By Stephen Eglen, Software Sustainability Institute's fellow, University of Cambridge.
Scientists are increasingly dependent on computational techniques to analyse large volumes of data. These computational methods are often tailored to the particular analysis in mind, and as such are valuable research outputs. Furthermore, unlike experimental techniques, computational methods can be easily shared. However, at least in neuroscience, computational methods are not routinely shared upon publication of associated manuscripts.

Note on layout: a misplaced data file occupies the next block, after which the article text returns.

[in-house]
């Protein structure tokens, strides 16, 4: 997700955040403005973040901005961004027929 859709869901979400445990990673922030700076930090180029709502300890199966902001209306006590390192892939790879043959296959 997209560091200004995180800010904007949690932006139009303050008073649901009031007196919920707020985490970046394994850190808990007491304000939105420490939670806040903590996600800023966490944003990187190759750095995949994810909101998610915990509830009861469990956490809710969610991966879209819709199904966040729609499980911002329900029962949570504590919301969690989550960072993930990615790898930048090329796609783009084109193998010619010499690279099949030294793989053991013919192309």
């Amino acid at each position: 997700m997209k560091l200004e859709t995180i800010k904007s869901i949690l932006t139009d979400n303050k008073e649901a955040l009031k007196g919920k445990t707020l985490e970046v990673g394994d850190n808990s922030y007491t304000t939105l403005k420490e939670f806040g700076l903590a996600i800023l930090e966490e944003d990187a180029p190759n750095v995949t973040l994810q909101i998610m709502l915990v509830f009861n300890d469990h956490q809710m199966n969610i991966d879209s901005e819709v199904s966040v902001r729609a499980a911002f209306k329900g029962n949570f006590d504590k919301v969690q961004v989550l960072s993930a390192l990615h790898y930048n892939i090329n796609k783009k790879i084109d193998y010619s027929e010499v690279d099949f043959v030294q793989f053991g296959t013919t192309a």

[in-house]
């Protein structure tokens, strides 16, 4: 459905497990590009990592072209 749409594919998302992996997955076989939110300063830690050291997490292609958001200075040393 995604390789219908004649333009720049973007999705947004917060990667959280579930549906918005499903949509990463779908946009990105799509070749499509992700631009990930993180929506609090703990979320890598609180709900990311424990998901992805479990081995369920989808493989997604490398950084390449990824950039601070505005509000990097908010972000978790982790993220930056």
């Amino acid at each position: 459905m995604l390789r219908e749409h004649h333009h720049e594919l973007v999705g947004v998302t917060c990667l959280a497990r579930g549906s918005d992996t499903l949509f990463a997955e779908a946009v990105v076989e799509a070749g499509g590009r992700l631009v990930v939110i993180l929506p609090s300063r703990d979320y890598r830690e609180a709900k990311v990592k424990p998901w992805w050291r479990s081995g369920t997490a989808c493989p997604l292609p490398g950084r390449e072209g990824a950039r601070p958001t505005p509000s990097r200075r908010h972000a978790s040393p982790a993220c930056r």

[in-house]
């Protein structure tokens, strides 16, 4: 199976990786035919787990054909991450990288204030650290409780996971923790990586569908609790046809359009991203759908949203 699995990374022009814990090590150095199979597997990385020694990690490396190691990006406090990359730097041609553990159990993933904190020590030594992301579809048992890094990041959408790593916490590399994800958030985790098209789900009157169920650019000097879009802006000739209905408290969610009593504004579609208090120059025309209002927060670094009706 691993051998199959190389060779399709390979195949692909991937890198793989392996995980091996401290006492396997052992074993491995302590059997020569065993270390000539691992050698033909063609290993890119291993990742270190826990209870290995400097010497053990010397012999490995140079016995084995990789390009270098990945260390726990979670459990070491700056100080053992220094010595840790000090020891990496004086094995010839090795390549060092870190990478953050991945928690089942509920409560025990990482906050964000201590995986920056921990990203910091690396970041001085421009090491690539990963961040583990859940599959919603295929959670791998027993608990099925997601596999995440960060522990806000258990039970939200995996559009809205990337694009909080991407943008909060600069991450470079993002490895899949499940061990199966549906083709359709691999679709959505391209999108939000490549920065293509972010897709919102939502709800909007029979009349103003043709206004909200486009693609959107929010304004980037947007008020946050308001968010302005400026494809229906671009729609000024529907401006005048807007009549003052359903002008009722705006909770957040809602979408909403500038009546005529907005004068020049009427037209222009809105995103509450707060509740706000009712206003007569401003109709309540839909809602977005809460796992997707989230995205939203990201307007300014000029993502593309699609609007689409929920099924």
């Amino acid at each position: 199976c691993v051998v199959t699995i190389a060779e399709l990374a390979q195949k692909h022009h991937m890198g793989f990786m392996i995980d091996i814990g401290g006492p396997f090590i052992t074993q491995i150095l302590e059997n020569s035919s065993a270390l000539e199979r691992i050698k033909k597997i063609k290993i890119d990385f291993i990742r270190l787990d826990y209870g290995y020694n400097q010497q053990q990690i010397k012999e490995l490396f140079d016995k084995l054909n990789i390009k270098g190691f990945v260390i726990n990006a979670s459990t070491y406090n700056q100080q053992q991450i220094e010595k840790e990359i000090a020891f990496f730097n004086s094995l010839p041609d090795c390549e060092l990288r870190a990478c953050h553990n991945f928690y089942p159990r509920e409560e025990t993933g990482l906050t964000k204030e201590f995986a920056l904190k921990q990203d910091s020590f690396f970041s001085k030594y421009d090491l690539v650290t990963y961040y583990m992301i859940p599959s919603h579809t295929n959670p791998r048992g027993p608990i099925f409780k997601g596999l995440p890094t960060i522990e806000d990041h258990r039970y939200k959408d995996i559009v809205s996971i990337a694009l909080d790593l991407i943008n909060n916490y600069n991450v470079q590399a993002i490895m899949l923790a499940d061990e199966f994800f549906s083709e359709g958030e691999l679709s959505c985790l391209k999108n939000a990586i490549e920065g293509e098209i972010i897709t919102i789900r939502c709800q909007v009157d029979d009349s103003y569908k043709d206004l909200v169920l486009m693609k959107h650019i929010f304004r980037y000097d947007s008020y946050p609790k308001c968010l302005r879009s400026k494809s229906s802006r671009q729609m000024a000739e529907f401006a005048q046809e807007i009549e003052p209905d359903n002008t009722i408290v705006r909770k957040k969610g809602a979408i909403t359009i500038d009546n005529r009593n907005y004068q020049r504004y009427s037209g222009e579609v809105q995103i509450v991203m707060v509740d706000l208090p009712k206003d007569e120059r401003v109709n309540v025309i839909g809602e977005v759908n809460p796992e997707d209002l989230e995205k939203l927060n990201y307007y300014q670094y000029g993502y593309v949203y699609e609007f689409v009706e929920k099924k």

To improve this situation, we have worked with the editors of Nature Neuroscience to establish a pilot code review project. Once papers have been approved in principle for publication, authors can opt-in to the code review. The code (and data) will be checked to see if independent reviewers can reproduce key findings of the paper. The details of the code review process are outlined in theeditorial, and we have written a commentary to describe good practice for sharing of code and data. For example, we suggest the minimum requirement for sharing is that sufficient code and data be provided to regenerate a key figure/table of the paper. This follows the well-established requirements for…Continue Reading